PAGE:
Catherine O’Hara is one of the best comedic actresses working today, and she never fails to give a hilarious performance in anything she does. After making a name for herself on “SCTV,” O’Hara went on to a career in movies that included unforgettable roles like the self-centered Delia Deetz in “Beetlejuice” and the forgetful mother Kate McCallister in “Home Alone.” But some of her best work to date has come from her being in the hilarious mockumentaries of Christopher Guest such as “Waiting for Guffman” and “Best in Show.” O’Hara even received a number of nominations and awards for her role as Marilyn Hack in “For Your Consideration.”
In “A.C.O.D.” (an abbreviation for Adult Children of Divorce), O’Hara plays Melissa who, as the movie starts, is undergoing an extremely bitter divorce from her husband Hugh (Richard Jenkins). Since their marriage ended, Melissa has made it clear that she hates Hugh with every fiber of her being. Then she gets the news that her youngest song Trey (Clark Duke) has just gotten engaged to his girlfriend of a few months, but what she has yet to discover is that her other son Carter (Adam Scott) is working on getting her and Hugh together so that they can attend Trey’s wedding in a peaceful fashion. While you may think you know what happens from there, “A.C.O.D.” proves to have many surprises and takes you in directions you don’t see coming.
We got to meet up with O’Hara during the “A.C.O.D.” press junket which was held at the SLS Hotel in Los Angeles, California. She still looks very lovely after all these years , and her hearty laugh is more than enough proof that she hasn’t lost her sense of humor in the slightest.
“A.C.O.D.” was written by Stu Zicherman and Ben Karlin who have great pedigrees as writers, and you also have Zicherman directing this movie as a first time director. How did he do as a first time director and what was the atmosphere like on set?
Catherine O’Hara: I wasn’t aware of him being a first-time director while we were working because he wrote it for one thing. He and Ben wrote it and they are great friends, and Ben was there all the time so you had a good support system. Stu seems like a levelheaded kind of clear, confident guy and he’s funny. When people are smart and good at what they are doing like that and have a sense of humor about everything outside of themselves and even themselves, they are not threatened by anyone giving ideas or working collaboratively. It is a collaborative venture and you can’t lose by being open to the people you’ve hired. Not in the way that it was like a free-for-all, you just knew there was a chance to discuss everything there and he’s so open and he’s a great writer. It just felt like I was in good hands.
The thing I really liked about this movie is that you really don’t know what’s going to happen next. Most comedies you kind of get a sense of the formula and where it’s going to go, but this one really had surprise after surprise. Have you read a lot of scripts like that recently?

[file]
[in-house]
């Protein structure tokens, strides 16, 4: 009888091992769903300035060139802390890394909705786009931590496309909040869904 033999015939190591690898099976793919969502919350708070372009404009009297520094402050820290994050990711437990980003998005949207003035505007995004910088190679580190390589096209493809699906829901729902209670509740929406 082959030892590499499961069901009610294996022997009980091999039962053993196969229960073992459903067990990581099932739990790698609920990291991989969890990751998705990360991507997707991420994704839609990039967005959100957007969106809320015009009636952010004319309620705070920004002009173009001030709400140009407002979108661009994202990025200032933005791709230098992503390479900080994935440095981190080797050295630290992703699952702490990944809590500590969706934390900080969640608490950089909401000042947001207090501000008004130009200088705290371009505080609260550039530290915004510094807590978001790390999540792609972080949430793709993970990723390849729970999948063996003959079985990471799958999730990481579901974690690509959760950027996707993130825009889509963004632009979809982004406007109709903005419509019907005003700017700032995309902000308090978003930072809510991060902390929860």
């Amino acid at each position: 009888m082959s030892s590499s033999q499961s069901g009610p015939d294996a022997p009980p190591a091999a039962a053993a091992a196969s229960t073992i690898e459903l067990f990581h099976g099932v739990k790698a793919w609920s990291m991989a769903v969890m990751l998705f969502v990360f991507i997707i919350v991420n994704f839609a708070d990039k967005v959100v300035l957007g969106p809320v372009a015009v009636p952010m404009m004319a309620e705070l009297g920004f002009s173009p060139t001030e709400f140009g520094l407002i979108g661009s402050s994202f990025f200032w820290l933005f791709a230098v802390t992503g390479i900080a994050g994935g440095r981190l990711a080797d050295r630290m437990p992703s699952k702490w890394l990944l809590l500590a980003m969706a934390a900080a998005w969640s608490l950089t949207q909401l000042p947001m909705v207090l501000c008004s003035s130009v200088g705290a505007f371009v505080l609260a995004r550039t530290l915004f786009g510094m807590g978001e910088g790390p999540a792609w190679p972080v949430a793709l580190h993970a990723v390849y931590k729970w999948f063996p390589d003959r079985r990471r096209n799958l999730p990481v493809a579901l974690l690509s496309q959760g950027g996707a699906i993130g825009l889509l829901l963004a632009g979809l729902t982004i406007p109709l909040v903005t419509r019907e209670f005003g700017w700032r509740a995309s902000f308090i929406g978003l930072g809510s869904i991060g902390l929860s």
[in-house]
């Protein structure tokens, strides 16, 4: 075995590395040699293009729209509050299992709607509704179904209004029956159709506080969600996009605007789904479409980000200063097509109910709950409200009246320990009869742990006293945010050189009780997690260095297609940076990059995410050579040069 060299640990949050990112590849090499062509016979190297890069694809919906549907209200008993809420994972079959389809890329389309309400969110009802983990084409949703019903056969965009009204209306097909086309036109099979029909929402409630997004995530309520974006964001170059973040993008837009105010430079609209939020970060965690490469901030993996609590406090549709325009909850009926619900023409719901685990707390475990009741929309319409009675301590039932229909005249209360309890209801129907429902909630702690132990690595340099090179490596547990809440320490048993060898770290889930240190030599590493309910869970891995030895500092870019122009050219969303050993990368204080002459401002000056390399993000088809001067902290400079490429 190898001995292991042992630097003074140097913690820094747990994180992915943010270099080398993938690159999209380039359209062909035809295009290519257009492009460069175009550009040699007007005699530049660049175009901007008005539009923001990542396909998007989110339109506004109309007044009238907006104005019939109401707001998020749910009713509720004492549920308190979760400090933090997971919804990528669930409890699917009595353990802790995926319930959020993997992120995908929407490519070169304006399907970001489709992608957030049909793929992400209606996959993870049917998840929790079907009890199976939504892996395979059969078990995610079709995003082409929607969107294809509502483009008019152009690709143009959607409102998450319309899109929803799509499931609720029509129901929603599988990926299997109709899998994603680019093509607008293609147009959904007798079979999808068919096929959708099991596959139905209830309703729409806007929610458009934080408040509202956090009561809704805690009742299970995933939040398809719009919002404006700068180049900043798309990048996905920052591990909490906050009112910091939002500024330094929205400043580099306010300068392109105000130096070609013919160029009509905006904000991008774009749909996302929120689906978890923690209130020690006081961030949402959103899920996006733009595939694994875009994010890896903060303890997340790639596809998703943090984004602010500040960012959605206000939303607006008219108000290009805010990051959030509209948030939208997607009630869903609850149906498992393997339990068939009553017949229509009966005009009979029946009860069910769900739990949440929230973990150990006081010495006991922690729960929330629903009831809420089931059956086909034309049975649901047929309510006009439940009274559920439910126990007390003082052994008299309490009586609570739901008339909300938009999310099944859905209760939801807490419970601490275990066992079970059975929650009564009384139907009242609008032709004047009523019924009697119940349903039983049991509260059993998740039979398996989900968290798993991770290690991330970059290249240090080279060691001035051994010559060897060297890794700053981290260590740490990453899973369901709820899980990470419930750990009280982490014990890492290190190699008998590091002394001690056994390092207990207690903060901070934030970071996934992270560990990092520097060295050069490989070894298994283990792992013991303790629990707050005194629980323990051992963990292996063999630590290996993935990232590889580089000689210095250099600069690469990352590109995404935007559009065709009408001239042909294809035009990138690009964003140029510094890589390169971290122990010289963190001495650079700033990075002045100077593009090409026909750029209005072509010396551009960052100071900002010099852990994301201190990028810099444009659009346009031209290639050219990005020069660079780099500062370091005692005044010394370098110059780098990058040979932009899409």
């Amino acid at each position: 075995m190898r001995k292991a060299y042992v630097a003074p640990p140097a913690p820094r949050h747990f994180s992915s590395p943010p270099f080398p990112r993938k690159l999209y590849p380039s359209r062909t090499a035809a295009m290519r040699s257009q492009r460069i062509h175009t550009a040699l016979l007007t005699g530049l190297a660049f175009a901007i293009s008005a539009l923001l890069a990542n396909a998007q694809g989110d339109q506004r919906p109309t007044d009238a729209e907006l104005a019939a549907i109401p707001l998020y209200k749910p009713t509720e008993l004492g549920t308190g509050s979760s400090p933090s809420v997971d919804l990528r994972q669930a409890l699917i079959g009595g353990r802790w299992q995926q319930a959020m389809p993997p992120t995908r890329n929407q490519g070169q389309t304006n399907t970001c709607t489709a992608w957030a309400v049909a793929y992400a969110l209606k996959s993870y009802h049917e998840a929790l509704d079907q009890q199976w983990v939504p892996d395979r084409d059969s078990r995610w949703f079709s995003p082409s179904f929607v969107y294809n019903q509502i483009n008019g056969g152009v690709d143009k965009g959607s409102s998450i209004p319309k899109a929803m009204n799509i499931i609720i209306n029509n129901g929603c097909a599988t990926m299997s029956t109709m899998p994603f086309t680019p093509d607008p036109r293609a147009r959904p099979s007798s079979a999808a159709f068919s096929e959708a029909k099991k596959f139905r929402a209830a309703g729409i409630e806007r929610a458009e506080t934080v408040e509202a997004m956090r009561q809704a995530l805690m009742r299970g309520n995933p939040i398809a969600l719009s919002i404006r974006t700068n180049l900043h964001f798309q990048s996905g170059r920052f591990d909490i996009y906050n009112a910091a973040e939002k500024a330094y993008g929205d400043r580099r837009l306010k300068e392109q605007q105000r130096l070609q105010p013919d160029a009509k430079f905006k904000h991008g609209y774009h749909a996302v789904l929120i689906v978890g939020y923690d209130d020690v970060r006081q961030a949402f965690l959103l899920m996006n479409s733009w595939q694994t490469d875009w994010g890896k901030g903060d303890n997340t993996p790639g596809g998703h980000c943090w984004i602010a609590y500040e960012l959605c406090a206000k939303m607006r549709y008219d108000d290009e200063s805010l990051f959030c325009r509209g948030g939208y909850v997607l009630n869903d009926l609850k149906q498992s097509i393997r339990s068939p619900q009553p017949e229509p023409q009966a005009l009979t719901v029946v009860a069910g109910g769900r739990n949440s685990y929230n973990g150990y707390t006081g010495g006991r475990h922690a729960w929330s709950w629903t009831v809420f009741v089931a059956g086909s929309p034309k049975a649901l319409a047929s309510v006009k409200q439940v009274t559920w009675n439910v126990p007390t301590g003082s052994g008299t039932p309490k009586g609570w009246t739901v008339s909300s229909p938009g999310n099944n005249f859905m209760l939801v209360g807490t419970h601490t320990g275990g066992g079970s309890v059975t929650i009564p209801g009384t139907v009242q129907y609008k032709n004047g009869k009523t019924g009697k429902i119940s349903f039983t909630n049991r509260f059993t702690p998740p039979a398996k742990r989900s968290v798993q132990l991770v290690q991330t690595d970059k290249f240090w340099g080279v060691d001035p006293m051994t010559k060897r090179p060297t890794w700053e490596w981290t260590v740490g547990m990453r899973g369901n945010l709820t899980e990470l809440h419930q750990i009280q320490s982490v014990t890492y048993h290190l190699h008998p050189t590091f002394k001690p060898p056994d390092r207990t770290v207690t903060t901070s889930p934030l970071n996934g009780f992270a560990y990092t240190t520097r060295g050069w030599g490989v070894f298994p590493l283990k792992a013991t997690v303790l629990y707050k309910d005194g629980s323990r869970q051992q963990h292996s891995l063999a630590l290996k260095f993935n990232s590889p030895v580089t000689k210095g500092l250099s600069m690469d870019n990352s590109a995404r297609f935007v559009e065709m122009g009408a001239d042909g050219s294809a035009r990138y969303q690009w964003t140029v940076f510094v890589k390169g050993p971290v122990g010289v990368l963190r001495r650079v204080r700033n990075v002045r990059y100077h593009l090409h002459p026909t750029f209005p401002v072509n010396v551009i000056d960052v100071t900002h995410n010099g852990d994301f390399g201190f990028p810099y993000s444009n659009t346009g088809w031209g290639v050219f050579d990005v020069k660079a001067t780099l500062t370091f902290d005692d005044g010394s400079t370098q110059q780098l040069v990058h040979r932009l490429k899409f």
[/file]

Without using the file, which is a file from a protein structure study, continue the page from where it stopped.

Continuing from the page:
Catherine O’Hara: No, you would have seen me in them (laughs). If I was reading them, hopefully I had a chance for them. No, there aren’t enough. They (Stu and Ben) took their time writing this and it’s based on their lives and they have been friends since they were six or seven years old. They know all their extended families and their stepparents, and they really took their time and did a great job and they really thought it out. Every character is taken care of, that’s what I love. It’s not just one or two leads and everyone else is just barely there. “Where are you going now?” “Out of your movie…”
That seems to be the case with most movies, but this one gives each of its characters the attention they deserved.
Catherine O’Hara: It is, far too many. This one was really well thought out.
Ken Howard who plays your second husband Gary is also President of the Screen Actors Guild. What was it like having the union leader on set?
Catherine O’Hara: There was that whole merger thing coming up (with SAG and AFTRA) and I personally was against it and he was for it.
Did you talk with Ken about it?
Catherine O’Hara: I did. I asked him why is this good. He seems like a good, smart man, but I just didn’t get it. His explanation was… You could tell that he really cares about the unions and wanted the best for everyone so that was nice to hear.
But you still disagree with him?
Catherine O’Hara: I’m really so not involved with the union in any way, so I had to trust him. He actually is really involved and knows what he’s talking about, so I thought okay. I just like to work and get paid (laughs).
You have been in show business for a long time now. Have you seen a change because for the longest time there was this great void of roles for women over 40 and 50. Do you believe that the tide is now turning?
Catherine O’Hara: There are more and more women writing, and there are more and more good male writers who decided and learned that it’s worth writing for women. I guess the more women are present and out there in life, the more their stories will be told. Our stories have always been told on Lifetime (laughs).
Have you ever thought about stepping behind the camera to direct at some point?
Catherine O’Hara: I only want to write. I don’t care about directing really. I’ve tried it and it was fun, but it’s not like something I have to do. I hate losing trust in a director, that’s awful.
So what’s coming up for you next?
Catherine O’Hara: I have a movie at the Toronto Film Festival which will hopefully come out soon and it’s called “The Right Cut of Wrong,” and I think I’m reshooting a pilot that didn’t get picked up.
That’s good, and they’ll pay you to do it.
Catherine O’Hara: There you go! Work and pay. Work and get paid, and good for Ken Howard looking after us (laughs).
Interview with Jane Lynch on ‘A.C.O.D.’
Interview with Clark Duke on ‘A.C.O.D.’
Interview with Adam Scott on ‘A.C.O.D.’